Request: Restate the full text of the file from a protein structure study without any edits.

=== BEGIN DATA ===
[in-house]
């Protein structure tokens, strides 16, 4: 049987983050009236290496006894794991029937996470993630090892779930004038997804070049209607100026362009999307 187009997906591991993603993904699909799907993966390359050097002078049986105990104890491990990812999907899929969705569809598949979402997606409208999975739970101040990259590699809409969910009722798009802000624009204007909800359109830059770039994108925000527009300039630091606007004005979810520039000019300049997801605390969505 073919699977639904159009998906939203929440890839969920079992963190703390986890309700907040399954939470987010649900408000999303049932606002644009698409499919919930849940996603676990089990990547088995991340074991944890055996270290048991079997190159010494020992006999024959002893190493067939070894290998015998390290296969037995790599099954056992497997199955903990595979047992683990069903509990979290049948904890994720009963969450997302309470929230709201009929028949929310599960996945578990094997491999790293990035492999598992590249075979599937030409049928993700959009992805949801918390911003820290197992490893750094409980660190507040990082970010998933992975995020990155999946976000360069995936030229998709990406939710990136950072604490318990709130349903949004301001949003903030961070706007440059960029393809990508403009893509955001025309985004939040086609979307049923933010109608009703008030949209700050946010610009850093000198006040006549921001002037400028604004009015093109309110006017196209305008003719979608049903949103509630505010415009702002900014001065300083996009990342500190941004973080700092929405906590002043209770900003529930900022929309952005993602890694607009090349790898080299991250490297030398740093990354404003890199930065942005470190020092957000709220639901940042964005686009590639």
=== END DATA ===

[in-house]
């Protein structure tokens, strides 16, 4: 049987983050009236290496006894794991029937996470993630090892779930004038997804070049209607100026362009999307 187009997906591991993603993904699909799907993966390359050097002078049986105990104890491990990812999907899929969705569809598949979402997606409208999975739970101040990259590699809409969910009722798009802000624009204007909800359109830059770039994108925000527009300039630091606007004005979810520039000019300049997801605390969505 073919699977639904159009998906939203929440890839969920079992963190703390986890309700907040399954939470987010649900408000999303049932606002644009698409499919919930849940996603676990089990990547088995991340074991944890055996270290048991079997190159010494020992006999024959002893190493067939070894290998015998390290296969037995790599099954056992497997199955903990595979047992683990069903509990979290049948904890994720009963969450997302309470929230709201009929028949929310599960996945578990094997491999790293990035492999598992590249075979599937030409049928993700959009992805949801918390911003820290197992490893750094409980660190507040990082970010998933992975995020990155999946976000360069995936030229998709990406939710990136950072604490318990709130349903949004301001949003903030961070706007440059960029393809990508403009893509955001025309985004939040086609979307049923933010109608009703008030949209700050946010610009850093000198006040006549921001002037400028604004009015093109309110006017196209305008003719979608049903949103509630505010415009702002900014001065300083996009990342500190941004973080700092929405906590002043209770900003529930900022929309952005993602890694607009090349790898080299991250490297030398740093990354404003890199930065942005470190020092957000709220639901940042964005686009590639």